How Urban Timberworks Turns Fallen Trees into Legacy Furniture

Homeowners with damaged or diseased trees can call the experts to let their beloved limbs live a second life.

By Rachel Ritchie December 1, 2014 Published in the December 2014 issue of Portland Monthly

For a residence hall at Lewis & Clark College, Urban Timberworks reused 75 percent of the big-leaf maple and Douglas fir trees felled on-site for tables, benches, stumps, and a decorative collage of rounds surrounding the fireplace.

City trees live pretty good lives. Towering above our rooftops, Portland’s walnuts, elms, and sycamores provide shade for backyard bouts of whiffle ball, shelter for a long lineage of gray squirrels, and a canvas for declarations of youthful affection. But when they come down, their brawny trunks and limbs all too often meet an inglorious fate, becoming piles of mulch or chips in a landfill.

Urban Timberworks, an offshoot of Portland’s long-running sustainable design-build firm Green Hammer, provides a more honorable afterlife for such giants. When a tree needs to come down—whether for root rot, beetle kill, or storm damage—homeowners call Urban Timberworks. Shop manager Leland Gilmore will scout the tree himself, and if it’s healthy enough, he’ll work with arborists to collect the logs and transport them to a sawmill. Once sawn into hefty slabs, the timber rests in a drying facility for a few years to stabilize, then spends some time in a wood-drying kiln before arriving at Urban Timberworks’ Southeast Portland workshop. There, Gilmore’s small crew of woodworkers deftly transforms the slabs into unique book-matched tables, live-edge countertops, and exquisitely marbled cabinetry.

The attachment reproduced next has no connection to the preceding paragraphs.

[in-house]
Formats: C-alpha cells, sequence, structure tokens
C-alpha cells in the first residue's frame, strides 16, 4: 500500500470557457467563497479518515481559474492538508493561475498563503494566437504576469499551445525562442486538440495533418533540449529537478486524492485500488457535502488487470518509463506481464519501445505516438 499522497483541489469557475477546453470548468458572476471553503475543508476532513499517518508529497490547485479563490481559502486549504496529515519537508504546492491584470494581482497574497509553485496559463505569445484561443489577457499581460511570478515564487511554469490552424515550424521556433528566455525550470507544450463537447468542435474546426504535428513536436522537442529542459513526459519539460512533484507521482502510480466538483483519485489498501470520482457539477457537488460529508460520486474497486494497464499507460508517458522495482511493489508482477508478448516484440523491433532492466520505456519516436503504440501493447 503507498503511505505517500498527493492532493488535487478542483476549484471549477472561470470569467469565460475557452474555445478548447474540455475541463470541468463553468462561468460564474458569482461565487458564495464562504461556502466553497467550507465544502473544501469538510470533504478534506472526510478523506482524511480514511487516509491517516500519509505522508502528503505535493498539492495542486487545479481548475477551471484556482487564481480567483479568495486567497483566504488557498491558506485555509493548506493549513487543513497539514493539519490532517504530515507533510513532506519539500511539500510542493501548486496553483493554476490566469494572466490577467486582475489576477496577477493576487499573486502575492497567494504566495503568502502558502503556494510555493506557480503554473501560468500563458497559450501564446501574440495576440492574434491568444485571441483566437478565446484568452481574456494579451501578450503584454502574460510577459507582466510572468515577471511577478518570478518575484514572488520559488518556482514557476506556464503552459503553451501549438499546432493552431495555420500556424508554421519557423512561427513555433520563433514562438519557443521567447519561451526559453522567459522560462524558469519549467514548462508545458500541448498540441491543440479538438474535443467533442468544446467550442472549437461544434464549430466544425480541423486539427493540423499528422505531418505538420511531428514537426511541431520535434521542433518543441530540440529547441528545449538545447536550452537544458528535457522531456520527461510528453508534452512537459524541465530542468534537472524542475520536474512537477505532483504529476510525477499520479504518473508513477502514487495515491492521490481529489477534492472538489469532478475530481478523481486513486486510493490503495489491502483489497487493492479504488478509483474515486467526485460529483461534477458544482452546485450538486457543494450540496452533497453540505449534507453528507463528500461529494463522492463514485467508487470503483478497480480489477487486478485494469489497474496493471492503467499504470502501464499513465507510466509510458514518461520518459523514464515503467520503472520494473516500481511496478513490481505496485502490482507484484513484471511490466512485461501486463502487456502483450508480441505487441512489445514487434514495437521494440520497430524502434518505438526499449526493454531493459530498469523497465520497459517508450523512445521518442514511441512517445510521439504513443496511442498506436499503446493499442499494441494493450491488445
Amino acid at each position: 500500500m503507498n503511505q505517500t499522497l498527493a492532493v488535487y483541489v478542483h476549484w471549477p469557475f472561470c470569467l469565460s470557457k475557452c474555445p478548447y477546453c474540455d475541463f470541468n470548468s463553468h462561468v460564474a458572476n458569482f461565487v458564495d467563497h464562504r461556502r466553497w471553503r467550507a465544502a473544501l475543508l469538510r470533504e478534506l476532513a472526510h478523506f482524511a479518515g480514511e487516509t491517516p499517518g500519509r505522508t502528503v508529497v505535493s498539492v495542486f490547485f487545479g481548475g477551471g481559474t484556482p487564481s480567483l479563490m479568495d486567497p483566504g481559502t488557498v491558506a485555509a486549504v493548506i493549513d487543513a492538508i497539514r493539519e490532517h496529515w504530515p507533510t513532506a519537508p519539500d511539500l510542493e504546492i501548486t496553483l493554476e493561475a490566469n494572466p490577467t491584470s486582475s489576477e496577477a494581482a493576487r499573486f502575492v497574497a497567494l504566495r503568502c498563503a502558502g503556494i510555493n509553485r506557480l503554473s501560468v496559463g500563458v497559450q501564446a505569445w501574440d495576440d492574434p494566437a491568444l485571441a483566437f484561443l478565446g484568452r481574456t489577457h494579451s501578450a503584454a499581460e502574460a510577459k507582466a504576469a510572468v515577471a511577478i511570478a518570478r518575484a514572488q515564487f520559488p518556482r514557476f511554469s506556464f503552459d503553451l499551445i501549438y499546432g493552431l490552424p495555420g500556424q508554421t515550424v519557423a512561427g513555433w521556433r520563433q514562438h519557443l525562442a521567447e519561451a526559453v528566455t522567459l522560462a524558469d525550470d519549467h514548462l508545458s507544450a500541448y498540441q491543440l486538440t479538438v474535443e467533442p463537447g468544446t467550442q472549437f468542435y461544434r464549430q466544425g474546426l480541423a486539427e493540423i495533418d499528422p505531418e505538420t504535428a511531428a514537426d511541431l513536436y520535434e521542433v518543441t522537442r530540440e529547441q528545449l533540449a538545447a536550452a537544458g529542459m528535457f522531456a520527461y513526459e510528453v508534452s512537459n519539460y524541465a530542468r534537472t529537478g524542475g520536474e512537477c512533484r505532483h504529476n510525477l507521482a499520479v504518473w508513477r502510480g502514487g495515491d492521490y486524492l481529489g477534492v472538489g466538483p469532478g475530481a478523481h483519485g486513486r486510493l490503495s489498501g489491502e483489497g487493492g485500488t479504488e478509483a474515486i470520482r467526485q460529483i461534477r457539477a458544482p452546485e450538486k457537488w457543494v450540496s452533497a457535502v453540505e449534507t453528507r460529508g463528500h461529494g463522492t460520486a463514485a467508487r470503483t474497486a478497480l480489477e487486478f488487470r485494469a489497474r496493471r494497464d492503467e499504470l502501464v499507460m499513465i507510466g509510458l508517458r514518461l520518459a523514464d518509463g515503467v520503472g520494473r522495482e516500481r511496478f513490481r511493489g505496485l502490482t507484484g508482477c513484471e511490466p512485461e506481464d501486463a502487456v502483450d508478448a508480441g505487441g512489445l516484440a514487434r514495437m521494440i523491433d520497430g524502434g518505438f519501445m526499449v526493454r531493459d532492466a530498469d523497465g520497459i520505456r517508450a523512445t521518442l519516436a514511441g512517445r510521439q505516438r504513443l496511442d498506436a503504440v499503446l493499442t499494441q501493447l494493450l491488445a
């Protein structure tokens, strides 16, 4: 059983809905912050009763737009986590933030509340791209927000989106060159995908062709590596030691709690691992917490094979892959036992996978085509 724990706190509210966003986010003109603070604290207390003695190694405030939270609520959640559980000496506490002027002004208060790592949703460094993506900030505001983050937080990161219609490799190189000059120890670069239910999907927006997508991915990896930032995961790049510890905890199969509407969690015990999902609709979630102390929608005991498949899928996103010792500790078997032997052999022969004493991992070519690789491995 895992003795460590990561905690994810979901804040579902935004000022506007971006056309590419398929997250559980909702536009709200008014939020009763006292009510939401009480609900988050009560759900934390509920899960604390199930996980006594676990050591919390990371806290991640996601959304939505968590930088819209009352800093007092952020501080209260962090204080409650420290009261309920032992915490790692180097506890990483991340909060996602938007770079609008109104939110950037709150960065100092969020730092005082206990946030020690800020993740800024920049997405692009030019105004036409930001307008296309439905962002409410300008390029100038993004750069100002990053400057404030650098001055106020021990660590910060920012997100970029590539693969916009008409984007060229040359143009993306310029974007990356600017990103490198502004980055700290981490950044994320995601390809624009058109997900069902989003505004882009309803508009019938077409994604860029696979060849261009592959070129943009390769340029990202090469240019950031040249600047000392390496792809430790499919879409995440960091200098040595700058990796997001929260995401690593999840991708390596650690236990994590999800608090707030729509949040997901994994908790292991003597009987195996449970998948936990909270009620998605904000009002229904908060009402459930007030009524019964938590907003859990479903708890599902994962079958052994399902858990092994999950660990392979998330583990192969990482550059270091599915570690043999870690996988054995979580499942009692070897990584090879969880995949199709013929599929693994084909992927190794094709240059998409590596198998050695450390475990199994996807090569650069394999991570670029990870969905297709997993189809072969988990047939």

Urban Timberworks is part of a growing industry built upon the salvaged wood of the West: Urban Hardwoods in Seattle, Urban Woods in Los Angeles, and Goby Walnut in Portland all adhere to similar models. “The furniture costs a bit more because our overhead cost is huge,” Gilmore explains. “But the raw material is still a small part of the cost—and you can’t just mark up for urban salvage. The furniture has to be great, and it has to tell a story.” It’s a fitting end to an illustrious life.

Clockwise from top left: Part of a growing line of pieces, the Jean dining table is made of American red elm, with concealed expansion and contraction joints that allow the unpredictable wood to shift naturally over time. Urban Timberworks often pitches in as a subcontractor on Green Hammer projects, creating custom cabinets, built-ins, and furniture. In this kitchen remodel, satin nickel pulls pop against richly grained Eastern walnut panel faces. Choose your preferred species, diameter, and height, and Urban Timberworks will transform a salvaged stump into a one-of-a-kind side table, footstool, or plant stand.

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